Monthly Archives: December 2008

The day I met Ken Kovash

Today I’d like to share a very personal story that I hold dearly to my heart. It’s one of those mind-blowing moments that in an instant changes everything for the better and makes you wonder if there isn’t a great purpose of life after all. Indeed, I’m talking about the day I first met Ken Kovash.

I remember it as if it were yesterday; I was at this party and had already had the first beer of the evening. While contemplating ordering another beer, I thought to myself: “great success!” But little did I know that I was about to experience something that would forever change my definition of Great Success. The evening had hardly even started.

As I was happily walking back to my table with a second beer in my hand after ending a brief conversation with an acquaintance at the bar, it suddenly just happened. There he was, Ken Kovash, standing by himself in a corner, looking at people around him almost as if he was monitoring them. It was surreal; I was there at the same party as Ken Kovash! Few people there seemed to realize that they were being mentally herded like cattle by this mysterious man; they were merely chatting about the elementary things in life,  as if they were completely unaware of their ongoing Near-Ken-Kovash experience. Were they just programmed to be ignorant? Was this all just a dream?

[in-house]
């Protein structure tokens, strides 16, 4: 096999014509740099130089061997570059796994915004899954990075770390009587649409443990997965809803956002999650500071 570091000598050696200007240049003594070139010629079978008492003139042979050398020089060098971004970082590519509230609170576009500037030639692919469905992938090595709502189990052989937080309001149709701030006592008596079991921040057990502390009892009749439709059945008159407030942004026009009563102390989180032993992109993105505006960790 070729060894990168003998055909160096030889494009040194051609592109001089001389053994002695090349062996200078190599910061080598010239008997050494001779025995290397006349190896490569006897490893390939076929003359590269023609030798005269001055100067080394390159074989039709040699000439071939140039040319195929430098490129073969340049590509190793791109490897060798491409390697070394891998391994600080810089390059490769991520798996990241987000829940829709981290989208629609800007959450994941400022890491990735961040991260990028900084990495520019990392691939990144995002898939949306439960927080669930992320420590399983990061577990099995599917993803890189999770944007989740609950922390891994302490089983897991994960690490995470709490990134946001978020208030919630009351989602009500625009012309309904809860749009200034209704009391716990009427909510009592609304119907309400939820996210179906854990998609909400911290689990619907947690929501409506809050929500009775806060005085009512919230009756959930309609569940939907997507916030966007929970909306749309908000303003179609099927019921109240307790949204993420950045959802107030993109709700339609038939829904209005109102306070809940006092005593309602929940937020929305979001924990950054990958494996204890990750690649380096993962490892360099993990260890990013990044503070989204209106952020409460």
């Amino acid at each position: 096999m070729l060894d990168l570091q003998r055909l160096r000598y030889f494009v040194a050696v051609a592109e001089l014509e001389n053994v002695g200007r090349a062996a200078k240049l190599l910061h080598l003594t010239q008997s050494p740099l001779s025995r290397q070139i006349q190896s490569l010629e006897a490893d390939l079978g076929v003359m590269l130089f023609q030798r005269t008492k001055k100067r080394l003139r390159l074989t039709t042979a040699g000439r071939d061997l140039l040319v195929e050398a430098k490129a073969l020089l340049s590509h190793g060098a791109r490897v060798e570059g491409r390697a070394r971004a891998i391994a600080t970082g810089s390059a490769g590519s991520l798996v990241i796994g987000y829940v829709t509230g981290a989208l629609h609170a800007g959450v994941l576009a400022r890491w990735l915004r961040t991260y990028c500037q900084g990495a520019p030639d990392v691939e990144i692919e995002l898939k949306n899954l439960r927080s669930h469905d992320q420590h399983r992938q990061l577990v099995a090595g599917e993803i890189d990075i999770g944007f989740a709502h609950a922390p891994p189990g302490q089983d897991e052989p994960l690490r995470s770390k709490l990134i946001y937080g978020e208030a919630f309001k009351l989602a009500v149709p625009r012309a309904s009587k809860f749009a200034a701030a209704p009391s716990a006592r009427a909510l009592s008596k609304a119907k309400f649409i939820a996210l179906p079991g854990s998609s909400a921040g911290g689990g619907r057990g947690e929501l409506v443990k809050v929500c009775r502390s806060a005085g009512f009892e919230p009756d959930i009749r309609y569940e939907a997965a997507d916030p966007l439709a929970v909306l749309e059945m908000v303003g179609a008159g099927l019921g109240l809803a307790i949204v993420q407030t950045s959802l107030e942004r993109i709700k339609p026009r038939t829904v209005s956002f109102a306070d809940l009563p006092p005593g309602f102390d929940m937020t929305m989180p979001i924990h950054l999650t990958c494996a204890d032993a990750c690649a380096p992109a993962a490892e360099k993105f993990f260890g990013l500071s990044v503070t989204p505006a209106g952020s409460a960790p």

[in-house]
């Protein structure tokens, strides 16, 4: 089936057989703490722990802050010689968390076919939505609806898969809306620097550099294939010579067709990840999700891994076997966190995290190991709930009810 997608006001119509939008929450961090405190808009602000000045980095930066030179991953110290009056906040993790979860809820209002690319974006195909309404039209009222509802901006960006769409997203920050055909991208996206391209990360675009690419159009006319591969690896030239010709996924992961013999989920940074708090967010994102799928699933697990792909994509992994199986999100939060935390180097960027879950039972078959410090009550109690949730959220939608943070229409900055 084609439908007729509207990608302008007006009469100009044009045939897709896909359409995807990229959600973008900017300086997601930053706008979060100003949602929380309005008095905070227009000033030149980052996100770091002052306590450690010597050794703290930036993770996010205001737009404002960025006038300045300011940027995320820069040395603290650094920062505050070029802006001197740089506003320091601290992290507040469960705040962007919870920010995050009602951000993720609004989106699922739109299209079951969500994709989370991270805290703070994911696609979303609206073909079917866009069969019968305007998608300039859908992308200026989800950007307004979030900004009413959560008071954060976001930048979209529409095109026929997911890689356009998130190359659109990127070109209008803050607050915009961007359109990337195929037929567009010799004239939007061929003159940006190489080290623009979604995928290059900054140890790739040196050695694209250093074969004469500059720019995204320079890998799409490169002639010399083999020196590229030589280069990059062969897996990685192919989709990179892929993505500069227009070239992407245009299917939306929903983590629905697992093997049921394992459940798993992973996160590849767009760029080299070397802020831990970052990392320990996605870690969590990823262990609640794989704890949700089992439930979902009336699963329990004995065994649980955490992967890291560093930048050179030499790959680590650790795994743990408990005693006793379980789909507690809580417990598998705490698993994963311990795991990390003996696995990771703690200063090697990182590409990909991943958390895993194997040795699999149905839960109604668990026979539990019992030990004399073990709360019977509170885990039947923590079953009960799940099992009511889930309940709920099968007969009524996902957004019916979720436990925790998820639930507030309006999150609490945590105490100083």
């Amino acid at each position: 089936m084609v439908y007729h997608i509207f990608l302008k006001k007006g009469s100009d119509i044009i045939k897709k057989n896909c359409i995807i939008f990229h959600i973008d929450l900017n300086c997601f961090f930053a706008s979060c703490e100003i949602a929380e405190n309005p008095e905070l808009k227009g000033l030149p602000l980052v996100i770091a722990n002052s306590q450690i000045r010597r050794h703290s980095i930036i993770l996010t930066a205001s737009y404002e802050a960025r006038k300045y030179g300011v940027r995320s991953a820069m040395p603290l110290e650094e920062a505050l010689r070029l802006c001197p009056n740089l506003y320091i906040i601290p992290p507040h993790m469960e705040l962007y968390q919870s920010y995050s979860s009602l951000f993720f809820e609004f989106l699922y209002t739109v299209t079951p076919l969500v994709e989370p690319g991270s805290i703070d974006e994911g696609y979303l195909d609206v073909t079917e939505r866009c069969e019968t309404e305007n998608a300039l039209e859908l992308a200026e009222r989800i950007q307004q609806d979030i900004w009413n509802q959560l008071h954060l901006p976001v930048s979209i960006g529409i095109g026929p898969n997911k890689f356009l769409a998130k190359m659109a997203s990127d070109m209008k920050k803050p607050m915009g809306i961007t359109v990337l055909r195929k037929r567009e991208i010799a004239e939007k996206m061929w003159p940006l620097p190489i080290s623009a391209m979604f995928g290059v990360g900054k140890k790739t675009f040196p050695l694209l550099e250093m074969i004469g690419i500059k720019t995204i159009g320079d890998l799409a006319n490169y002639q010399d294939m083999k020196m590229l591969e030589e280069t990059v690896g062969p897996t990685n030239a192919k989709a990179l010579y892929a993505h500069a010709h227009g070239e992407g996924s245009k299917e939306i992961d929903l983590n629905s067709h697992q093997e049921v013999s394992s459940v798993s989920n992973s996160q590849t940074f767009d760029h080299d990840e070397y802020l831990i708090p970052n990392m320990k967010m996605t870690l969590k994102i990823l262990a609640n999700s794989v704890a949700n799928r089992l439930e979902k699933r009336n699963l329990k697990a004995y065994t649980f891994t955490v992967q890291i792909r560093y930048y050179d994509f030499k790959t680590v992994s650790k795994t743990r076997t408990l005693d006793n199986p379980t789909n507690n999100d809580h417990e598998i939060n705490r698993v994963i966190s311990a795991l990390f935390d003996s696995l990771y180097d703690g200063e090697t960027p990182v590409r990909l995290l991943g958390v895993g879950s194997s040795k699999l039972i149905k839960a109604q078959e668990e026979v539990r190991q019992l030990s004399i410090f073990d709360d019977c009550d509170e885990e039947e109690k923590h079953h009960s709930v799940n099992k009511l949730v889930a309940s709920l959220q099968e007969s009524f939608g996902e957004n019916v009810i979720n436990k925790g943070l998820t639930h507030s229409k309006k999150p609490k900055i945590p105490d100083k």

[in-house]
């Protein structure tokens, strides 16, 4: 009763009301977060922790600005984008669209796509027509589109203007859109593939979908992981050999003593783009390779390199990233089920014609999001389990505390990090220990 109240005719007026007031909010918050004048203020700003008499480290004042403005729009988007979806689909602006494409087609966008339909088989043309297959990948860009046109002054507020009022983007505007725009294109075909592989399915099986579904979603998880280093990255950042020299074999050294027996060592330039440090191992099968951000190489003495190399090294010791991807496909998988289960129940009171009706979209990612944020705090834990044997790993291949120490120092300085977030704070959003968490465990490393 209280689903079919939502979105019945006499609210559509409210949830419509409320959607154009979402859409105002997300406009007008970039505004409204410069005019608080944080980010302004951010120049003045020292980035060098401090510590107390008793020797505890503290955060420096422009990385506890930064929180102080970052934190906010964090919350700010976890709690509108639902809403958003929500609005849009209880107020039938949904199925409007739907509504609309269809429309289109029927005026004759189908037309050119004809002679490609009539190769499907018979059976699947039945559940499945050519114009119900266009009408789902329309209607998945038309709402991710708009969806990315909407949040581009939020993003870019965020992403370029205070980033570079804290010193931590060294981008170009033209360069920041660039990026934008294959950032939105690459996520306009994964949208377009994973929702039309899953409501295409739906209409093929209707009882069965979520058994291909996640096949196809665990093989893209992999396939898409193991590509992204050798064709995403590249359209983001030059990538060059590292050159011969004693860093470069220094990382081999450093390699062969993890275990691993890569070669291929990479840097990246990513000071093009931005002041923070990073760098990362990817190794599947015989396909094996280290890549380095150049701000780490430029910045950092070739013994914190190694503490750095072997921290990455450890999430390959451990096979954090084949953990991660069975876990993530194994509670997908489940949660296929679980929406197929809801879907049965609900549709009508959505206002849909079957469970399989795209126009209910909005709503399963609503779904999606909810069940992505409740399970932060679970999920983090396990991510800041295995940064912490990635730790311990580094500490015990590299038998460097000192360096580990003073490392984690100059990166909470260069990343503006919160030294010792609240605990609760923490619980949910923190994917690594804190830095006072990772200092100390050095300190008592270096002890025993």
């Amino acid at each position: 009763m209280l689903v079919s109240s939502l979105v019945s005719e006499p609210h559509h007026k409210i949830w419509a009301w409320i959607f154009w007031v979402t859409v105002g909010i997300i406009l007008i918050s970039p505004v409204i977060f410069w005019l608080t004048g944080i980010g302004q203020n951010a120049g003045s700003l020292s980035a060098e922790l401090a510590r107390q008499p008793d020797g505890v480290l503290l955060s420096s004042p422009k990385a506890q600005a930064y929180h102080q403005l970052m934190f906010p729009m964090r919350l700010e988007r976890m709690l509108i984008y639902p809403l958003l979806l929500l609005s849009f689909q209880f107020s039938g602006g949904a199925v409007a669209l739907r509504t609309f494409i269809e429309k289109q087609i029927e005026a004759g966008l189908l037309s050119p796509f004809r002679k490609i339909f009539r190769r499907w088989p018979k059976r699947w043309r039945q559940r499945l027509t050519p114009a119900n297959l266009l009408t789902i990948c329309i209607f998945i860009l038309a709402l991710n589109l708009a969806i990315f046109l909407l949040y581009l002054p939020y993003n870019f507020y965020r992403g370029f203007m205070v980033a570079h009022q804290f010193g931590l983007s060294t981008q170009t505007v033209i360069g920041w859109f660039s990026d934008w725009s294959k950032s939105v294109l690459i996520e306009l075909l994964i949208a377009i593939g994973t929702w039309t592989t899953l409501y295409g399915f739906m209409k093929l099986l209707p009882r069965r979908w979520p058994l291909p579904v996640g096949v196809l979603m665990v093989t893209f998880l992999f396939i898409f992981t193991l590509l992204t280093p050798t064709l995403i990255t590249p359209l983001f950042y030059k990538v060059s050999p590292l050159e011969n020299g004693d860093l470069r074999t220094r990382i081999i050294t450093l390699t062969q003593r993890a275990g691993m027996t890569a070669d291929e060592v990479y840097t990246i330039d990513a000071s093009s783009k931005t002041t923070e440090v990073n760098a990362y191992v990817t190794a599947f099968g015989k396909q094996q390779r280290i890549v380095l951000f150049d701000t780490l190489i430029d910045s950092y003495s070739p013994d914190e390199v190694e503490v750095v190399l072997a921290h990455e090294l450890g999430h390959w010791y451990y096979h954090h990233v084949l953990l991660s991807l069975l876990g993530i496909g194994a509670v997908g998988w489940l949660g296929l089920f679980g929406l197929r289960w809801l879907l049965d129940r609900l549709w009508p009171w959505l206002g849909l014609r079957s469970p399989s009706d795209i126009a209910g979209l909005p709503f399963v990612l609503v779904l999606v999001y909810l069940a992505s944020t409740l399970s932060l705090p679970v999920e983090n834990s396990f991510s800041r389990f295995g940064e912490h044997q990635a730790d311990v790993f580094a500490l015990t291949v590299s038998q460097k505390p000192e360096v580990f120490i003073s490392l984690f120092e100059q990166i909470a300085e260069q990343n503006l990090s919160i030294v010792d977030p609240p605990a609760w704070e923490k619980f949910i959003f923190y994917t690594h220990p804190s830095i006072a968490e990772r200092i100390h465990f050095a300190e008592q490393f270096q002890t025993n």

The seconds that followed are somewhat blurry to me, but I will never forget the feeling that struck me when he suddenly looked my way. Yes, Ken Kovash was looking straight at me! My legs were shaking. I felt just like, I imagine, a confused hare standing on a railroad track in the middle of a dark, cold night — paralyzed, powerless, frightened — blindly staring into the headlights of the rapidly approaching freight train that in this grand metaphor was Ken Kovash. The way he looked at me, it was as if he was silently calculating and estimating every measurable property — my age, my salary, perhaps even the time I had left to live. But just like you could imagine, he did it in a good way, as if he was looking after me. He gave me a brief (0.70 x 10-9 seconds long, the transition time between the two lowest states of the hydrogen atom) smile as I walked up to him, and the rest is history.